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Advancing stem cell therapy from bench to bedside: lessons from drug therapies

Overview of attention for article published in Journal of Translational Medicine, September 2014
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About this Attention Score

  • Good Attention Score compared to outputs of the same age (72nd percentile)

Mentioned by

twitter
2 tweeters
patent
1 patent

Citations

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47 Dimensions

Readers on

mendeley
107 Mendeley
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Title
Advancing stem cell therapy from bench to bedside: lessons from drug therapies
Published in
Journal of Translational Medicine, September 2014
DOI 10.1186/s12967-014-0243-9
Pubmed ID
Authors

Thekkeparambil Chandrabose Srijaya, Thamil Selvee Ramasamy, Noor Hayaty Abu Kasim

Abstract

The inadequacy of existing therapeutic tools together with the paucity of organ donors have always led medical researchers to innovate the current treatment methods or to discover new ways to cure disease. Emergence of cell-based therapies has provided a new framework through which it has given the human world a new hope. Though relatively a new concept, the pace of advancement clearly reveals the significant role that stem cells will ultimately play in the near future. However, there are numerous uncertainties that are prevailing against the present setting of clinical trials related to stem cells: like the best route of cell administration, appropriate dosage, duration and several other applications. A better knowledge of these factors can substantially improve the effectiveness of disease cure or organ repair using this latest therapeutic tool. From a certain perspective, it could be argued that by considering certain proven clinical concepts and experience from synthetic drug system, we could improve the overall efficacy of cell-based therapies. In the past, studies on synthetic drug therapies and their clinical trials have shown that all the aforementioned factors have critical ascendancy over its therapeutic outcomes. Therefore, based on the knowledge gained from synthetic drug delivery systems, we hypothesize that by employing many of the clinical approaches from synthetic drug therapies to this new regenerative therapeutic tool, the efficacy of stem cell-based therapies can also be improved.

Twitter Demographics

The data shown below were collected from the profiles of 2 tweeters who shared this research output. Click here to find out more about how the information was compiled.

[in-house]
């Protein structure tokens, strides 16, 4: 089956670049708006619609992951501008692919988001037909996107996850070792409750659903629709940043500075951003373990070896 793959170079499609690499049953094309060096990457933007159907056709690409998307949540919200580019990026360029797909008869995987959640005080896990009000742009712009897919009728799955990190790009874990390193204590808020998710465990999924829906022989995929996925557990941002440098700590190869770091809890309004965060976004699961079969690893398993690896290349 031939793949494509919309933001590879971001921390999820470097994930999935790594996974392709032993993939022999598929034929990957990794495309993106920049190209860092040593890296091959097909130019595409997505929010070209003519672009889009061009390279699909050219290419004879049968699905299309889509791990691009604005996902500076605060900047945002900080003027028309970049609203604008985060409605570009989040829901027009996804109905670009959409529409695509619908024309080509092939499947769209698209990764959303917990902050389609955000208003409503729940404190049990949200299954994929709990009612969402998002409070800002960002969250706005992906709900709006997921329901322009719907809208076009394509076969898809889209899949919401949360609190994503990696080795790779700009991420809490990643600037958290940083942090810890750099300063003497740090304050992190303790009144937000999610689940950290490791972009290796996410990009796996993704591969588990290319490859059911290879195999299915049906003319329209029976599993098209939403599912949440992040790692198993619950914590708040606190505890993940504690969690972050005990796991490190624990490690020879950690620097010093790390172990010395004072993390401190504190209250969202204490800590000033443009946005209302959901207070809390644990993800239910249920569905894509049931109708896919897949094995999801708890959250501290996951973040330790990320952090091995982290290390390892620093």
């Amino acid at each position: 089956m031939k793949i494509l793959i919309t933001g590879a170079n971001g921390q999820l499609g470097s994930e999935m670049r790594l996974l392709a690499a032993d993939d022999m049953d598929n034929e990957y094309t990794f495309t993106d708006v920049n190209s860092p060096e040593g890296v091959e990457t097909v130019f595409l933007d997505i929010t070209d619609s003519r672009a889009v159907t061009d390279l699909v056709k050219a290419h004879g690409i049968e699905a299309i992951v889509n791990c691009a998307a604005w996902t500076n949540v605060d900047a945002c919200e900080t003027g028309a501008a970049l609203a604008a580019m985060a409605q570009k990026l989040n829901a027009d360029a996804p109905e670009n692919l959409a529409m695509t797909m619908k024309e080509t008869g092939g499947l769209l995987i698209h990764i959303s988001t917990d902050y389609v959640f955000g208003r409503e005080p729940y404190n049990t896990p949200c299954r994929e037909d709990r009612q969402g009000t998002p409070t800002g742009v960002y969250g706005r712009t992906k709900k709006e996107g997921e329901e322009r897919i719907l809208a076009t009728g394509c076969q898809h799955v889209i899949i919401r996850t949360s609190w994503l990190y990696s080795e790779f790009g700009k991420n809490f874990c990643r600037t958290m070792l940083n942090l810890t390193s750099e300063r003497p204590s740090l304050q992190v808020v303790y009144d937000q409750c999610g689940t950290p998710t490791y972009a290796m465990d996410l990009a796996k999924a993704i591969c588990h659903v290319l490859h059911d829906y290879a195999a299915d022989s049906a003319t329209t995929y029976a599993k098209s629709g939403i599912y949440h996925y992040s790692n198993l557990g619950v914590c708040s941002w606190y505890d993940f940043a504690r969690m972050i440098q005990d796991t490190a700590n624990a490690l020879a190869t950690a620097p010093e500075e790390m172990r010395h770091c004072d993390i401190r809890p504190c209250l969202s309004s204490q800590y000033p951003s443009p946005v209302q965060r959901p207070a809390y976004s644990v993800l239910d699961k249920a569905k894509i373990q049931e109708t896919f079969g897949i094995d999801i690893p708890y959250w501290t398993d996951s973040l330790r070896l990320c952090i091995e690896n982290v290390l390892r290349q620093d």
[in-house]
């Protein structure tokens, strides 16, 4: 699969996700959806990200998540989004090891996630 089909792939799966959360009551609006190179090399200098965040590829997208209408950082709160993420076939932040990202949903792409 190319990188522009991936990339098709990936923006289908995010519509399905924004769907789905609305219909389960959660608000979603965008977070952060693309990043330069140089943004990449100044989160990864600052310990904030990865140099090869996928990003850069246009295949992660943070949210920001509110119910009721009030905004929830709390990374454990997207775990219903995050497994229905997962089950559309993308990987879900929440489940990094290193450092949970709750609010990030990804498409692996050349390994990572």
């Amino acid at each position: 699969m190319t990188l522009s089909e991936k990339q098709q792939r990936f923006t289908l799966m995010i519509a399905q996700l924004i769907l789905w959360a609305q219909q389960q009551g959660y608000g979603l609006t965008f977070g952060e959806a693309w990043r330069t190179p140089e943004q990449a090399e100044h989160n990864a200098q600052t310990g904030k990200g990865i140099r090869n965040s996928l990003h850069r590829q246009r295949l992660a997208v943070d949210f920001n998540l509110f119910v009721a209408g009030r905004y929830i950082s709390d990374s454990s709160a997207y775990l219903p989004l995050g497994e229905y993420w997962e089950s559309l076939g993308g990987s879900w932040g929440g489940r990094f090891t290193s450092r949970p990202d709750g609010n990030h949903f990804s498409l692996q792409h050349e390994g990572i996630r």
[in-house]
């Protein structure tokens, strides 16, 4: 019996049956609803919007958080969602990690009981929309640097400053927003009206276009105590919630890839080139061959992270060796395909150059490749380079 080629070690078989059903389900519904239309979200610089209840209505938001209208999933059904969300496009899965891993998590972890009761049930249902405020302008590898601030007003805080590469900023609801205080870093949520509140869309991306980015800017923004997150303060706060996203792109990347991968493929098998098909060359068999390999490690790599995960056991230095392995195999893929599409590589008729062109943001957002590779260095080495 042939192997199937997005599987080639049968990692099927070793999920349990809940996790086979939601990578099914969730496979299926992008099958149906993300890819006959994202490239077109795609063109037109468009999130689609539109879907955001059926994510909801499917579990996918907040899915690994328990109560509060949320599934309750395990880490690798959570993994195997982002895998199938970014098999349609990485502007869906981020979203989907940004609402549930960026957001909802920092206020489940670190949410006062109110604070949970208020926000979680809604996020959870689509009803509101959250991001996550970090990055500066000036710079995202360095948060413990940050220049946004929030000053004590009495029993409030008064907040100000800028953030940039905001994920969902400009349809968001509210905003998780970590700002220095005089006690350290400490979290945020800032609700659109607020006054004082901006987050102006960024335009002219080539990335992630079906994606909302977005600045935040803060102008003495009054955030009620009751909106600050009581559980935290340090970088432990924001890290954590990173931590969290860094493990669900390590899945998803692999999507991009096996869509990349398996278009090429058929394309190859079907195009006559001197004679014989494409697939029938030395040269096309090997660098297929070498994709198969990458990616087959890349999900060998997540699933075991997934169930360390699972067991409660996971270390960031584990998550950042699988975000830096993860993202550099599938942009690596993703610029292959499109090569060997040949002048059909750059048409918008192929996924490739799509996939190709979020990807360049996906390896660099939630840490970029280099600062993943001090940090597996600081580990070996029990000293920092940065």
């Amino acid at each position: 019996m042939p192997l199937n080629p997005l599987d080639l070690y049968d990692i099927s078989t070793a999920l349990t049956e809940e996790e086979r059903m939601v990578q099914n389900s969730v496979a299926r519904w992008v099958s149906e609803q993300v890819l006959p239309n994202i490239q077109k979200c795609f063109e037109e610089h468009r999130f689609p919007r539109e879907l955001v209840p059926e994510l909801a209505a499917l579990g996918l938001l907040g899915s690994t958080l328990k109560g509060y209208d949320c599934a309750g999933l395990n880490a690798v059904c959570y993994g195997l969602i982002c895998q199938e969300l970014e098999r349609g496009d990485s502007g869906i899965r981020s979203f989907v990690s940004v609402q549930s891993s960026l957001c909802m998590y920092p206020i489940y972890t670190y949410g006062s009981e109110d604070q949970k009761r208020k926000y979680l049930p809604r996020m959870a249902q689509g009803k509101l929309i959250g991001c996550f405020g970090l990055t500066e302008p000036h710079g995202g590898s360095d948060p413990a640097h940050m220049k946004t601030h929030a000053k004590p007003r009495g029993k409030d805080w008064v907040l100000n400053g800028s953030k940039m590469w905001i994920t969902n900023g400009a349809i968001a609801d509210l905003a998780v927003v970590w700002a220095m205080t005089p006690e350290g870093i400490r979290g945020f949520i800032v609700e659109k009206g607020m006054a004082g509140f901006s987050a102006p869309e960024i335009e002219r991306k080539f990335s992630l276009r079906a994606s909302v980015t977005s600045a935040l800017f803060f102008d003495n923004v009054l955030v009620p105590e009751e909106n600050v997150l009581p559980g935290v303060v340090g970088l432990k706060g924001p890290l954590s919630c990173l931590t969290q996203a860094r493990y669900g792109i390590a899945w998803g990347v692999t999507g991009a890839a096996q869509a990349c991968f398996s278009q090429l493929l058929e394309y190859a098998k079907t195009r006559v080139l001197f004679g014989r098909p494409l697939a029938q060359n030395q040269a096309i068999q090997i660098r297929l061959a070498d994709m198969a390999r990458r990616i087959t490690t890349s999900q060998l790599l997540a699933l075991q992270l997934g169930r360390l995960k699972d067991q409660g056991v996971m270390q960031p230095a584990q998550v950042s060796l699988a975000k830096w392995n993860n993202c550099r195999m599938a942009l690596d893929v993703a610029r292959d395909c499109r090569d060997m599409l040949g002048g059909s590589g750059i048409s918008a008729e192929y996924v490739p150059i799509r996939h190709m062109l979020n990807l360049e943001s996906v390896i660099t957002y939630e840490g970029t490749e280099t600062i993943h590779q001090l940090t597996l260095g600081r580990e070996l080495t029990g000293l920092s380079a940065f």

Mendeley readers

The data shown below were compiled from readership statistics for 107 Mendeley readers of this research output. Click here to see the associated Mendeley record.

Geographical breakdown

Country Count As %
United Kingdom 1 <1%
Spain 1 <1%
Colombia 1 <1%
Unknown 104 97%

Demographic breakdown

Readers by professional status Count As %
Student > Ph. D. Student 17 16%
Researcher 17 16%
Student > Master 14 13%
Student > Bachelor 11 10%
Student > Postgraduate 7 7%
Other 21 20%
Unknown 20 19%
Readers by discipline Count As %
Agricultural and Biological Sciences 21 20%
Medicine and Dentistry 21 20%
Biochemistry, Genetics and Molecular Biology 14 13%
Pharmacology, Toxicology and Pharmaceutical Science 4 4%
Immunology and Microbiology 3 3%
Other 21 20%
Unknown 23 21%

Attention Score in Context

This research output has an Altmetric Attention Score of 4. This is our high-level measure of the quality and quantity of online attention that it has received. This Attention Score, as well as the ranking and number of research outputs shown below, was calculated when the research output was last mentioned on 04 September 2014.
All research outputs
#5,469,750
of 18,467,202 outputs
Outputs from Journal of Translational Medicine
#830
of 3,337 outputs
Outputs of similar age
#57,118
of 209,951 outputs
Outputs of similar age from Journal of Translational Medicine
#1
of 1 outputs
Altmetric has tracked 18,467,202 research outputs across all sources so far. This one has received more attention than most of these and is in the 70th percentile.
So far Altmetric has tracked 3,337 research outputs from this source. They typically receive more attention than average, with a mean Attention Score of 9.3. This one has gotten more attention than average, scoring higher than 74% of its peers.
Older research outputs will score higher simply because they've had more time to accumulate mentions. To account for age we can compare this Altmetric Attention Score to the 209,951 tracked outputs that were published within six weeks on either side of this one in any source. This one has gotten more attention than average, scoring higher than 72% of its contemporaries.
We're also able to compare this research output to 1 others from the same source and published within six weeks on either side of this one. This one has scored higher than all of them